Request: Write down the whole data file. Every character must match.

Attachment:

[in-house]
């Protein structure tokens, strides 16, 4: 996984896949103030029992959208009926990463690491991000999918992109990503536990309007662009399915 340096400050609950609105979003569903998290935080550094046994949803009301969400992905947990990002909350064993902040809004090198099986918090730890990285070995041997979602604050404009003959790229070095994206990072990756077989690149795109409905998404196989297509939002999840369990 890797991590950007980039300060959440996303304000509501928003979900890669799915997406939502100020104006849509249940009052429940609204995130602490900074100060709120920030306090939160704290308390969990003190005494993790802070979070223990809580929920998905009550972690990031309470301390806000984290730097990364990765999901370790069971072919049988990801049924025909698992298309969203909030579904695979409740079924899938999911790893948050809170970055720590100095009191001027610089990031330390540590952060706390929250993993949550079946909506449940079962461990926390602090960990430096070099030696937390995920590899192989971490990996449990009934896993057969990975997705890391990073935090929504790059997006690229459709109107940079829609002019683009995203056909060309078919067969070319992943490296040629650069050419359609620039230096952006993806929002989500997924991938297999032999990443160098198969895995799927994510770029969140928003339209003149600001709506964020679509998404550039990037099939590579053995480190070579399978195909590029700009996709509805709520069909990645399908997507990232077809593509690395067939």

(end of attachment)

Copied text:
[in-house]
């Protein structure tokens, strides 16, 4: 996984896949103030029992959208009926990463690491991000999918992109990503536990309007662009399915 340096400050609950609105979003569903998290935080550094046994949803009301969400992905947990990002909350064993902040809004090198099986918090730890990285070995041997979602604050404009003959790229070095994206990072990756077989690149795109409905998404196989297509939002999840369990 890797991590950007980039300060959440996303304000509501928003979900890669799915997406939502100020104006849509249940009052429940609204995130602490900074100060709120920030306090939160704290308390969990003190005494993790802070979070223990809580929920998905009550972690990031309470301390806000984290730097990364990765999901370790069971072919049988990801049924025909698992298309969203909030579904695979409740079924899938999911790893948050809170970055720590100095009191001027610089990031330390540590952060706390929250993993949550079946909506449940079962461990926390602090960990430096070099030696937390995920590899192989971490990996449990009934896993057969990975997705890391990073935090929504790059997006690229459709109107940079829609002019683009995203056909060309078919067969070319992943490296040629650069050419359609620039230096952006993806929002989500997924991938297999032999990443160098198969895995799927994510770029969140928003339209003149600001709506964020679509998404550039990037099939590579053995480190070579399978195909590029700009996709509805709520069909990645399908997507990232077809593509690395067939």